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8.8.1 Treaty of Guadalupe-Hidalgo [Exchange copy]

Excerpt from the Treaty of Guadalupe-Hidalgo, which added nearly two million square miles to the United States, including present-day California, Arizona, Nevada, Utah, New Mexico, and parts of Colorado and Wyoming,and ended the Mexican War. This page shows the handwritten text of Article VIII in both English and Spanish.
U.S. Government. 3/4/1789-
1848 February 2
Manuscript

Treaty of Guadalupe-Hidalgo [Exchange copy]. February 2, 1848. National Archives and Records Administration, Series: Perfected Treaties, 1778 - 1945, Record Group 11: General Records of the United States Government, 1778 - 2006;

Article VIII “Mexicans now established in territories previously belonging to Mexico ... shall be free to continue where they now reside, or to remove at any time to the Mexican republic, retaining the property which they possess in the said territories. ... Those who shall prefer to remain in the said territories, may either retain the title and rights of Mexican citizens, or acquire those of citizens of the United States. ...In the said territories, property of every kind, now belonging to Mexicans not established there, shall be inviolably respected. The present owners, the heirs of these, and all Mexicans who may hereafter acquire said property by contract, shall enjoy with respect to it guaranties equally ample as if the same belonged to citizens of the United States.” The Treaty of Guadalupe Hidalgo concluded the war between Mexico and the United States. The United States took vast new lands in the Mexican cession, as Mexico was required to surrender 55 percent of its country’s territory (present-day Arizona, California, New Mexico, and parts of Colorado, Nevada, and Utah). The Texas border was also set at the Rio Grande river. The United States paid Mexico $15 million for war-related damage to Mexican property. The treaty also stated that Mexicans living in areas now part of the United States could expect that their property would remain theirs. The treaty also granted US citizenship to those living in the newly ceded territories. What do you think some of the opportunities and challenges might have been for those now living under a new government?
The Mexican–American War was the fulfilment of many Anglo Americans’ desire to make the United States a continental nation. President Polk was one of these US citizens looking to expand the amount of land available to Anglo settlement and development at the expense of those already living in the West. The treaty’s language suggested that the outcome of the war would not become a hardship for those now living within the United States. The reality was more complicated, as the remainder of these sources indicates.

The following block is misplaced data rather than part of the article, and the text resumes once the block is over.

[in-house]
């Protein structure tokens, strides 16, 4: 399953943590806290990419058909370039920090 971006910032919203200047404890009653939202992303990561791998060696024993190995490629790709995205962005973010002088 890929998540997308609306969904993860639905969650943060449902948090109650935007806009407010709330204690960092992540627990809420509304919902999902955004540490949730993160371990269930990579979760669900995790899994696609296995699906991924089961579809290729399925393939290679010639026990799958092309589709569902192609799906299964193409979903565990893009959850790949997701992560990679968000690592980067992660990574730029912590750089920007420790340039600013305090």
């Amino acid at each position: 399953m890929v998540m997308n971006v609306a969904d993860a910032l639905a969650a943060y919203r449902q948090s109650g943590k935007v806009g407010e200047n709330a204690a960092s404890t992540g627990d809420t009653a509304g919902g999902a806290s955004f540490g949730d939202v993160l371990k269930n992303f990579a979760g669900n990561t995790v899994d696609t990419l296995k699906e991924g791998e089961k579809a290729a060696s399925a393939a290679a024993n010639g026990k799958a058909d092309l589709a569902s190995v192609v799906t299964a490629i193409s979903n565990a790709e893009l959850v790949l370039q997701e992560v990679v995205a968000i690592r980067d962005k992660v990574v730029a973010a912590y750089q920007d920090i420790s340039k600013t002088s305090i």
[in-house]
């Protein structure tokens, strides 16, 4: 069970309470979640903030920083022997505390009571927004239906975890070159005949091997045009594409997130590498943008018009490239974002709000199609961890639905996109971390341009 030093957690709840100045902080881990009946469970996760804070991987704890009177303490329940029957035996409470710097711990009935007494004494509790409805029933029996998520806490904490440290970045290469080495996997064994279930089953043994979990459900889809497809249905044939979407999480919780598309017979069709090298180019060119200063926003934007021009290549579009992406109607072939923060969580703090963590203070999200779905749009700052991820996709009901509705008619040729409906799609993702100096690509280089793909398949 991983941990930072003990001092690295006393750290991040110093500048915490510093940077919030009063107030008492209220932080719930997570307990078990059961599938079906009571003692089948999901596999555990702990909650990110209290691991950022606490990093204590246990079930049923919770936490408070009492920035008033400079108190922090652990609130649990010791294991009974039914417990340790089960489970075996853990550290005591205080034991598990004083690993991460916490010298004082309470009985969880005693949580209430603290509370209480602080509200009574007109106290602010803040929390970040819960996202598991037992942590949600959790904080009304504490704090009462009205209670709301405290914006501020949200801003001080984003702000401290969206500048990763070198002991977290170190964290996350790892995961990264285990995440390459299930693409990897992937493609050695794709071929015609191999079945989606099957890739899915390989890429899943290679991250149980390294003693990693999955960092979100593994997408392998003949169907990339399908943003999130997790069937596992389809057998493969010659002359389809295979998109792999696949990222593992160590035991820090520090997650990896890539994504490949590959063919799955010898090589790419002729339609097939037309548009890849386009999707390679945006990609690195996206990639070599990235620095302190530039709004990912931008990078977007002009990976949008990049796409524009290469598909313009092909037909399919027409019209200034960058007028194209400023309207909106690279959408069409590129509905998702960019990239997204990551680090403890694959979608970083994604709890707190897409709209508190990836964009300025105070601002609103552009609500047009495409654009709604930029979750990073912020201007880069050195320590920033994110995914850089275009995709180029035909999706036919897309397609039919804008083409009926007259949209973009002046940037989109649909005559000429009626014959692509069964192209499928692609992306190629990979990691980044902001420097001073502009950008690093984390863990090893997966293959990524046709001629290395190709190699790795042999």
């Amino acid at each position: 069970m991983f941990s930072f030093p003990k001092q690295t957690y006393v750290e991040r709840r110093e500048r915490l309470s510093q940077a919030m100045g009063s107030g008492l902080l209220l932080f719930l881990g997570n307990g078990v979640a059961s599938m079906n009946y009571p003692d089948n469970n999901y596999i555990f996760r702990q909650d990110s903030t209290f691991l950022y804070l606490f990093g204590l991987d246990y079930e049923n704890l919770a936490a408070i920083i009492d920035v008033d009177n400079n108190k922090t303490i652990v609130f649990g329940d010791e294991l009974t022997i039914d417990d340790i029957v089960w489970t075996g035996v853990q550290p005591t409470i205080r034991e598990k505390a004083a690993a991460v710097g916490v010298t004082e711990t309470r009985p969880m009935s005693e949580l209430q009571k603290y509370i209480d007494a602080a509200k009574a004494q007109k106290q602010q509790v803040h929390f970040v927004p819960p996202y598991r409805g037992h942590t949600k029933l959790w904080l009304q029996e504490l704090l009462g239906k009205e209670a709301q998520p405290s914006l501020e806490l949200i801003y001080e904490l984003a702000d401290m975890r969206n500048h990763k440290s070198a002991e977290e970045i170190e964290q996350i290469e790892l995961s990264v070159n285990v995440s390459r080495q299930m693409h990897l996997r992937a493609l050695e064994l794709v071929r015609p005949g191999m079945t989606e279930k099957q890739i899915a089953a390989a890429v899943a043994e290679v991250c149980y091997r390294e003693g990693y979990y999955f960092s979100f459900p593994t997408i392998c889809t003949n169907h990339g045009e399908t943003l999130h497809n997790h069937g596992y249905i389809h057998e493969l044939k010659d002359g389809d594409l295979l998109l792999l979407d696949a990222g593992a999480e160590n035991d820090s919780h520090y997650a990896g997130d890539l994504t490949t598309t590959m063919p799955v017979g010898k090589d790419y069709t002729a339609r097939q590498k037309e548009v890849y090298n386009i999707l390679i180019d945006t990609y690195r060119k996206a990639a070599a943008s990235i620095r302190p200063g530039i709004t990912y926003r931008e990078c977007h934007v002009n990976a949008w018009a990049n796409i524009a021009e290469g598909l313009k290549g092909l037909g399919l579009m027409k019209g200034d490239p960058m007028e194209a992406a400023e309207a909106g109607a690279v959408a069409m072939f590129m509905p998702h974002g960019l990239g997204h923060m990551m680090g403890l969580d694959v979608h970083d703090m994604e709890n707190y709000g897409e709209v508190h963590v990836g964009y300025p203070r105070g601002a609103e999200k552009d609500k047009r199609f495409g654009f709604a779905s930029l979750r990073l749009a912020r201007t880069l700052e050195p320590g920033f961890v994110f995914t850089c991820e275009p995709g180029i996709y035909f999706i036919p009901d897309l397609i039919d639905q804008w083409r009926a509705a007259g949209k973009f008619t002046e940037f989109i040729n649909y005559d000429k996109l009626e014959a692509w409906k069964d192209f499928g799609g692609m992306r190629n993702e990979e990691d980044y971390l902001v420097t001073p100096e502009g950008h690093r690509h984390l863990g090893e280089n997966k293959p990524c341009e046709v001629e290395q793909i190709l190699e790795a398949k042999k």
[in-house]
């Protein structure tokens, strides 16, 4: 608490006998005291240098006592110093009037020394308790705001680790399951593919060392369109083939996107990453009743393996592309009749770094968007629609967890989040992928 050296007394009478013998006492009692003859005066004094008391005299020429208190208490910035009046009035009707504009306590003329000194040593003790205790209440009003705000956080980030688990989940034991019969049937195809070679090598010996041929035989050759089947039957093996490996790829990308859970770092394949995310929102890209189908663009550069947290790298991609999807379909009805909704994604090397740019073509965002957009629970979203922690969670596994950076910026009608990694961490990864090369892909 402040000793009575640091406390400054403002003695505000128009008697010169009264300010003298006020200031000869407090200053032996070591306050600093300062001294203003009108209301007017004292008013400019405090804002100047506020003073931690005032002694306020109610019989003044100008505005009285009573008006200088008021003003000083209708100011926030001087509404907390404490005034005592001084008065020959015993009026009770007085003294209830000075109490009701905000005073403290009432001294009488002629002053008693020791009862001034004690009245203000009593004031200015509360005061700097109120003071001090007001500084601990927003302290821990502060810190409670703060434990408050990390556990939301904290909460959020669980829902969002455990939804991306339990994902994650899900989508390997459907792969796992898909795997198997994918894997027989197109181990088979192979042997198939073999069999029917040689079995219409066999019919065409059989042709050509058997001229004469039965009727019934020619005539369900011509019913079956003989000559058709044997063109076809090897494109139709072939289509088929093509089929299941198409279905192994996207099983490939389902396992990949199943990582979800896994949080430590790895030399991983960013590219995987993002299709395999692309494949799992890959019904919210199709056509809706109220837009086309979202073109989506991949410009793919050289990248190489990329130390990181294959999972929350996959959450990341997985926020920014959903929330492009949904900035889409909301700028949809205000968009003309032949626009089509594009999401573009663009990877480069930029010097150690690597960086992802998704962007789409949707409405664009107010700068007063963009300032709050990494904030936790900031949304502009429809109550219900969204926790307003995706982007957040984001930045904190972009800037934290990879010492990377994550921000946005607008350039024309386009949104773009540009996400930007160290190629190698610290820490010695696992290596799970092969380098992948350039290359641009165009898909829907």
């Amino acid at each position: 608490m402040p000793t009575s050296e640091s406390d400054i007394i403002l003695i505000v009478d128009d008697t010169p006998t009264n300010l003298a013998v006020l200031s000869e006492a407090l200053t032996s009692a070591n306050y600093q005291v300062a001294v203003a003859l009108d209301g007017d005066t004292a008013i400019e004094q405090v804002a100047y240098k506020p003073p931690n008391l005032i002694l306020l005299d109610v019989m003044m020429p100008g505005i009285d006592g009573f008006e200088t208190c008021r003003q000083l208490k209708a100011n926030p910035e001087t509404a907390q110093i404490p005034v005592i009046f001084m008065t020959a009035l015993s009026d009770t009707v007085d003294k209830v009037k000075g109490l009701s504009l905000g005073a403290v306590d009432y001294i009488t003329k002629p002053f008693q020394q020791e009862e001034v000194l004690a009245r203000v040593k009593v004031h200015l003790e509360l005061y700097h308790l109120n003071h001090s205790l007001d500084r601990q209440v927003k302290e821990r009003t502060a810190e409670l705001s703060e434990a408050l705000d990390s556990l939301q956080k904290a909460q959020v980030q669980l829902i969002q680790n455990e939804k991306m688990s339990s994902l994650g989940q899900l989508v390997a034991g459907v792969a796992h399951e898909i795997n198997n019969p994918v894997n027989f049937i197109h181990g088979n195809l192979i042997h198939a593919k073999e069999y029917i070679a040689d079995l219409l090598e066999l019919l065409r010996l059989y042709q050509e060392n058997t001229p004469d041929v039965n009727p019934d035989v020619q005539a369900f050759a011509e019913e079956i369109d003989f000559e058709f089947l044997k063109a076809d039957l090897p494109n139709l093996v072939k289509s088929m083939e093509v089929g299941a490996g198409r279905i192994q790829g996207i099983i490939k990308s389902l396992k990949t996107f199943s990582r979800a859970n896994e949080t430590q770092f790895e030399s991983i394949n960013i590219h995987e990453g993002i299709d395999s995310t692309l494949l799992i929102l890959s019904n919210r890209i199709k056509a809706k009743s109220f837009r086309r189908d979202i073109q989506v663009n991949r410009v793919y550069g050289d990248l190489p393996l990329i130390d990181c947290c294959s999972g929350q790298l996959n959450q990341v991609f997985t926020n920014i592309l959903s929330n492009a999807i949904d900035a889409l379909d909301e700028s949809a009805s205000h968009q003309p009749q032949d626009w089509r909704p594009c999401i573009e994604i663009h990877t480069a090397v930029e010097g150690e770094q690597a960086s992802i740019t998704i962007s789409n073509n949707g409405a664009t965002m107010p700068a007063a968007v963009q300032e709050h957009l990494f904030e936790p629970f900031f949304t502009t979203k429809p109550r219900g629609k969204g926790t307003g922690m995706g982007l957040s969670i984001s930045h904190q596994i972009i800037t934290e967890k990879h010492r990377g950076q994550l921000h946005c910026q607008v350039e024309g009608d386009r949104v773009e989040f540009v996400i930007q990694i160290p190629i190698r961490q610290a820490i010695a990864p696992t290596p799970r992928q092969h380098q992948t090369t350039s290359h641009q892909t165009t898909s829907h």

[left page, left side in Spanish:]

Artículo VIII

Los mexicanos establecidos hoy en territorios pertenecientes antes a México y que quedan para lo futuro dentro de los límites señalados por el presente Tratado a los Estados Unidos, podrán permanecer en donde ahora habitan; o trasladarse en cualquier tiempo a la República mexicana, conservando en los indicados territorios los bienes que poseen, o enajenándolos y pasando su valor a donde les convenga, sin que por esto pueda exigírseles ningún género de contribución, gravamen o impuesto.

Los que prefieran permanecer en los indicados territorios podrán conservar el título y derechos de ciudadanos de los Estados Unidos.

[left page, right side in English:]

Article VIII

Mexicans now established in territories previously belonging to Mexico, and which remain for the future within the limits of the United States, as defined by the present treaty, shall be free to continue where they now reside, or to remove at any time to the Mexican Republic, retaining the property which they possess in the said territories, or disposing thereof, and removing the proceeds wherever they please, without their being subjected, on this account, to any contribution, tax, or charge whatever.

Those who shall prefer to remain in the said territories may either retain the title and rights of Mexican citizens, or acquire those of citizens of the

[right page, left side in Spanish:]

Mas la elección entre una y otra ciudadanía, deberán hacerla dentro de un año contado desde la fecha del canje de las ratificaciones de este Tratado. Y los que permanecieren en los indicados territorios después de transcurrido el año, sin haber declarado su intención de retener el carácter de mexicanos, se considerará que han elegido ser ciudadanos de los Estados Unidos.

Las propiedades de todo género existentes en los expresados territorios, y que pertenecen ahora a mexicanos no establecidos en ellas, serán respetadas inviolablemente. Sus actuales dueños, los herederos de éstos, y los mexicanos que en lo venidero puedan adquirir

[right page, right side in English:]

United States. But they shall be under the obligation to make their election within one year from the date of the exchange of ratifications of this treaty; and those who shall remain in the said territories after the expiration of that year, without having declared their intention to retain the character of Mexicans, shall be considered to have elected to become citizens of the United States.

In the said territories, property of every kind, now belonging to Mexicans not established there, shall be inviolably respected. The present owners, the heirs of these, and all Mexicans who may hereafter acquire said property by contract, shall enjoy with respect to it guarantees